Zachry (Tom Hanks) and Catkin (Raeven Lee Hanan) run
from the threatening tribes of their dystopian world.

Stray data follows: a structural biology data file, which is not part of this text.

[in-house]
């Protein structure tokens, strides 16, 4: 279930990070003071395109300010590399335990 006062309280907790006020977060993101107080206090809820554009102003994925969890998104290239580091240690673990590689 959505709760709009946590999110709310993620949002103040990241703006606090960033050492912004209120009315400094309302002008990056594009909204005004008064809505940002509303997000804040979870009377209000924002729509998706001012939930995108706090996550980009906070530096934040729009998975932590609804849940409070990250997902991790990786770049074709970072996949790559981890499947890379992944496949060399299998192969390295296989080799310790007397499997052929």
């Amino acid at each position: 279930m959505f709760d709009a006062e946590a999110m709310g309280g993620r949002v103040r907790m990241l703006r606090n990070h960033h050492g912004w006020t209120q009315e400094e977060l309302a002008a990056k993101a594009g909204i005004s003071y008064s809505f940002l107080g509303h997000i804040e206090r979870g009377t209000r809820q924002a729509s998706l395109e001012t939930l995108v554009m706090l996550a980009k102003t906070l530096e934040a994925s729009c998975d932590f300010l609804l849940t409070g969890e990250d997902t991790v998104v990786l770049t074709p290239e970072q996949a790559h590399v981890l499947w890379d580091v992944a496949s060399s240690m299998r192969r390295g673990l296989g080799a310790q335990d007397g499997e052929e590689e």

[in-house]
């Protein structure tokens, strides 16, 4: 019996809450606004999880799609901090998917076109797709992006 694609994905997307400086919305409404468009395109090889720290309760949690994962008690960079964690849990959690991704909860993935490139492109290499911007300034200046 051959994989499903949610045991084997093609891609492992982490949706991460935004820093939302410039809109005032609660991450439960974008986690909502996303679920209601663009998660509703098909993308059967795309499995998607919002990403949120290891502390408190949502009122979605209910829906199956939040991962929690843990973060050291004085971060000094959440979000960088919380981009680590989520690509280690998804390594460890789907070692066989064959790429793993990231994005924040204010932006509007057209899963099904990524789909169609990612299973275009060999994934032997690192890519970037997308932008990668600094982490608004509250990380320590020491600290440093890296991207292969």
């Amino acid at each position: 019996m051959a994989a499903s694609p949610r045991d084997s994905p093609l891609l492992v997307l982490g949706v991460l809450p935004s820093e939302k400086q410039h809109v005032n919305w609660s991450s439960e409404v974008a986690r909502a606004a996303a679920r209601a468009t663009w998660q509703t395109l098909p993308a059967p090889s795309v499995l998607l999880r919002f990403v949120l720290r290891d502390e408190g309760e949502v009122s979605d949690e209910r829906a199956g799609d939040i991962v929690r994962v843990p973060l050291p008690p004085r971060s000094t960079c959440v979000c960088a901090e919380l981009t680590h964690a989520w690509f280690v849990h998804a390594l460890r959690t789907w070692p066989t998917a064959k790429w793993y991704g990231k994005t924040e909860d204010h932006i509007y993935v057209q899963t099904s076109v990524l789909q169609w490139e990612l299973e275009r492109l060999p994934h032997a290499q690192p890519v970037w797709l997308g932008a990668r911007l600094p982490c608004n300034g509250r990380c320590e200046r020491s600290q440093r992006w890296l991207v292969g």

The first people we meet in 1850 are Adam Ewing (Jim Sturgess), an American lawyer on a ship back to San Francisco who comes into contact with a Dr. Henry Goose (Tom Hanks) and a slave tribe that figures into a revelation that changes Mr. Ewing's destiny or guides him towards his fate (however you prefer it). The next is set in 1931 where Robert Frobisher (Ben Whishaw), a young English musician, finds work as a kind of apprentice for aging composer Vyvyan Ayrs (Jim Broadbent) and finds a copy of Ewing's journal on his new employers bookshelf. Frobisher has a lover who he writes letters to in keeping him up with his life named Rufus Sixsmith (James D'Arcy). The next story set in 1975 concerns journalist Luisa Rey (Halle Berry) investigating a nuclear power plant and its potential threat where she is tipped off by one of their respected physicists, Sixsmith. This relays to the next story, set in the present day, when an elderly publisher Timothy Cavendish (Broadbent again) receives a manuscript of Rey's adventures in the mail. Cavendish is placed, against his will in a nursing home his brother owns and is unable to escape. A film is made of this unfortunate adventure and is seen by Sonmi 451 (Doona Bae) who is essentially a clone and a servant in Korea in the near future. With the help of Hae-Joo Chang (Sturgess again) Sonmi rebels against the totalitarian society and in doing so becomes a Christ-like figure for future generations. This carries over into the final story at an undetermined point in the future in a post-apocalyptic, primitive society where Zachry (Hanks) is visited by Meronym (Berry) one of the few people left in the technologically advanced civilization, and takes her to where she needs to go to get back to her people and save Zachry's.